You can change your life any day of the year--365 opportunities. Why wait for New Years?
Don't start them on 1 January - start them before, or after, or when you are ready, but remember that 1 January may not be the best day - you might be hung over, or having a party, or just busy.
Choose one or two things that you really want to do and make having a NYR an opportunity to start doing it. One of my most successful was resolving to recycle more. I kept it, and am still keeping it now, several years later; I needed the 'resolution' thing to get around to doing something about it.
If a resolution slips, that's not the end of it. Eg if your goal is to stop smoking or lose weight, a little lapse doesn't matter so long as you get back on the wagon again.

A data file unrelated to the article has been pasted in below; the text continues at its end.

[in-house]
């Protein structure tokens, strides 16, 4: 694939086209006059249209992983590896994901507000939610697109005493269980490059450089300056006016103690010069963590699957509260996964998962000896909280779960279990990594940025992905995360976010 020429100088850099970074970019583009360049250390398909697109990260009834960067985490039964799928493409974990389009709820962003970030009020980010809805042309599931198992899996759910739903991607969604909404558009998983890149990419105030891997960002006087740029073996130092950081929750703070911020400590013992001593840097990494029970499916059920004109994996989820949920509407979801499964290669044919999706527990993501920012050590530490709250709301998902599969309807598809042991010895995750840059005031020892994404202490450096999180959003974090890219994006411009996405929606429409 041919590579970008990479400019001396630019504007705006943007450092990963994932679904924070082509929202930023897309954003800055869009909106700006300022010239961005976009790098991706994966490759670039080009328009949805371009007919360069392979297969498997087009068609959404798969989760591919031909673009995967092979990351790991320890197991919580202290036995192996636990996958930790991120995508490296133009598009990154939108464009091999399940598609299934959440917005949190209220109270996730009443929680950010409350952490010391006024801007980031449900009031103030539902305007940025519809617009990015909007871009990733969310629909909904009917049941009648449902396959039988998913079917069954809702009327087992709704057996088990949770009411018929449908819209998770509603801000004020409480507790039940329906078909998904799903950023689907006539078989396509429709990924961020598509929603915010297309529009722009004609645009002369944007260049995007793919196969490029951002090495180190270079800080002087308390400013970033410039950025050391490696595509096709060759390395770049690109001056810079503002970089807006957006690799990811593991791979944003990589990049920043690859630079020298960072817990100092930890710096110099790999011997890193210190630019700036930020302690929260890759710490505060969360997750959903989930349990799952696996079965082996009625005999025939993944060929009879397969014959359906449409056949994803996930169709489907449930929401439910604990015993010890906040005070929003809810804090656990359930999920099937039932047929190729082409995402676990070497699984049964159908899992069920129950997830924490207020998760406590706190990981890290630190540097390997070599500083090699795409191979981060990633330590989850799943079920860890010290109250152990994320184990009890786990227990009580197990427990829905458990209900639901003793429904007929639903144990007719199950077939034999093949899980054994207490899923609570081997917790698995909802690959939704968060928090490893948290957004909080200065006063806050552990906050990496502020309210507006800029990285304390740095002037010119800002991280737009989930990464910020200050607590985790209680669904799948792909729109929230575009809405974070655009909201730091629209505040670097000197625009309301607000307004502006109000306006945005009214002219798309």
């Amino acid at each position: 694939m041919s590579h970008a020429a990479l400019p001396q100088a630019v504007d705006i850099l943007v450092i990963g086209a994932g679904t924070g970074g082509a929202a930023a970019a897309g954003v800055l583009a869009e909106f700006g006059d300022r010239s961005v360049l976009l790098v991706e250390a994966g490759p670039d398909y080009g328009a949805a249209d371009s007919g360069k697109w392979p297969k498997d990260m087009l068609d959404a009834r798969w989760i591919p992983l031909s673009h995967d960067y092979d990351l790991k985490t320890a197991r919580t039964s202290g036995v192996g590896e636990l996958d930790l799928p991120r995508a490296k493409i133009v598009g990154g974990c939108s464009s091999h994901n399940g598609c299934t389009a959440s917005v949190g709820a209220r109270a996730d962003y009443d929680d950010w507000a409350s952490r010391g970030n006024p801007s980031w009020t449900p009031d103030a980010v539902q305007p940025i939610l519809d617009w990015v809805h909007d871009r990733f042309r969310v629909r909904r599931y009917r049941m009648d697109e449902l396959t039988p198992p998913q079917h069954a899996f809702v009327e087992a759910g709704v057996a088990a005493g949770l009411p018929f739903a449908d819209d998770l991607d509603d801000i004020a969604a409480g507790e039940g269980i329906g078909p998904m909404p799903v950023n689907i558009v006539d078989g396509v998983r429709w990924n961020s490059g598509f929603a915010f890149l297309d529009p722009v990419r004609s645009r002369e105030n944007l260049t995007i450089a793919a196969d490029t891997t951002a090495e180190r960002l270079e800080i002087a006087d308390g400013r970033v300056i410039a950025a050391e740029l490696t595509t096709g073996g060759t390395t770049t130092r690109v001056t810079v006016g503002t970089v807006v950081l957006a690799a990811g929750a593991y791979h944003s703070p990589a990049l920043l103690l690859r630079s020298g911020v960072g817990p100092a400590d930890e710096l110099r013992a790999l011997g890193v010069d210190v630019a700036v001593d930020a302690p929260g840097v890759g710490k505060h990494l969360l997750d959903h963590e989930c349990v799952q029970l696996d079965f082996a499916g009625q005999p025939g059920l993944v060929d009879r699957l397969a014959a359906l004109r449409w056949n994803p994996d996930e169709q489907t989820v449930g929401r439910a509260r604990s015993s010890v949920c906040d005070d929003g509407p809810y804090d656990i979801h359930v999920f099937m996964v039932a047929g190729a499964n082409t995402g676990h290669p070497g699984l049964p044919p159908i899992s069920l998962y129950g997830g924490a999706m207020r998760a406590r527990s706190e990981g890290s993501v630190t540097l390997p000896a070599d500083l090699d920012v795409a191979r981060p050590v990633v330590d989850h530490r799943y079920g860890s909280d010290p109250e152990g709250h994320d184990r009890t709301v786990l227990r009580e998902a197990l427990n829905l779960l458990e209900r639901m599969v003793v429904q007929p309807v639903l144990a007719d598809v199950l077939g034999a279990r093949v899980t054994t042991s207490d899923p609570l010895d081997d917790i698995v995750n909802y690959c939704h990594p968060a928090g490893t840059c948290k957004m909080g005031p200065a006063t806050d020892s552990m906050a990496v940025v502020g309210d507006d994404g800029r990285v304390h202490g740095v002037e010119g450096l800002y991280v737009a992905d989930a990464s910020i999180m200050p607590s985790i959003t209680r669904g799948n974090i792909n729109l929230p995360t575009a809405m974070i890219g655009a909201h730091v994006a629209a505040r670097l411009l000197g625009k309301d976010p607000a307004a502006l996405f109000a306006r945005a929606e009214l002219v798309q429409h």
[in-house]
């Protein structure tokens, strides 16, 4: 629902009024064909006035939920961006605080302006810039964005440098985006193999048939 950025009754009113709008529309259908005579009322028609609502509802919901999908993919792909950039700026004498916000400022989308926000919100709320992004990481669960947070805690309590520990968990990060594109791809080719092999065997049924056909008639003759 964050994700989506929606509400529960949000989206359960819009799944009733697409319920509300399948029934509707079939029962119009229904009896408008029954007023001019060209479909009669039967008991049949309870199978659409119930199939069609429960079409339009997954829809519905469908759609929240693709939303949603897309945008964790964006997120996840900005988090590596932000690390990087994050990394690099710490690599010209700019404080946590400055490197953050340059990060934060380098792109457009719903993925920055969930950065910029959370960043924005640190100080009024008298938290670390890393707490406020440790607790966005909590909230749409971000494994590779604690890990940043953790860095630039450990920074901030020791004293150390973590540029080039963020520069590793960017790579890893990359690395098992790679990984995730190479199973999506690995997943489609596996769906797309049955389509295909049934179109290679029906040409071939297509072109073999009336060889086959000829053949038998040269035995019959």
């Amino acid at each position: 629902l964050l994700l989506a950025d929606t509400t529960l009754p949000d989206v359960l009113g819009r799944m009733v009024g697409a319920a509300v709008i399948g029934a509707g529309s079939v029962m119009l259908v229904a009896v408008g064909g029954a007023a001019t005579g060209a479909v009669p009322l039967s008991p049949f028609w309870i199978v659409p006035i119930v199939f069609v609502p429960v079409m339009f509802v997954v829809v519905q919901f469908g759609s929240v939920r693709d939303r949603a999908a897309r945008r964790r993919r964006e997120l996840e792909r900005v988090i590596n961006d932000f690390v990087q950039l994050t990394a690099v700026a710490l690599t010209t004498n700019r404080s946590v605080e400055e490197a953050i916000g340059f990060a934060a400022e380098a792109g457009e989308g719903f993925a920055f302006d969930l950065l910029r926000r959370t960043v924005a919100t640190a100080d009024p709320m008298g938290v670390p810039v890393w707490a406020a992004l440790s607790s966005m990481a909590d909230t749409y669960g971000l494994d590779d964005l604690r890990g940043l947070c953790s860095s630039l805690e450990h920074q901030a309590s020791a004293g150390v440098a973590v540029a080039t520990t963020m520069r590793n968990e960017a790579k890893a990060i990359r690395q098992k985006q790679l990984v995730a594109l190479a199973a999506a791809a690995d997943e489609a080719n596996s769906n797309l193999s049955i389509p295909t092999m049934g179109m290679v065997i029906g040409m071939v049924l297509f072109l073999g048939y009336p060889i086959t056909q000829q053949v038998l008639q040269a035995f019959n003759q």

We have a ritual (me and my daughter) that started when she was very small. We call them New Year promises not resolutions firstly (probably as that was a word she understood then - but have loved it since as making a promise to oneself and each other emphasises that I am doing something that is special to me (losing weight to be healthy is a promise to do something good for ourselves). We think about them carefully. We start after Christmas and only make about five each (no set number but conscious that it is hard to keep too many). And we write each one on a piece of paper and fold it up and then read them to each other on New Year's day. One by one taking it in turns. We keep them in a jar and remind ourselves of them through the year (that is something we have slipped up on recently and need to reintroduce a monthly reminder) and then report back as part of making our new promises. So promises can be.... things like going away for four weekends the next year and booking them in advance so we do go, or promising to treat our bodies well and eat properly, or invite friends over to have meals/tea/coffee with us at least once a week, or do yoga at least five times every month etc....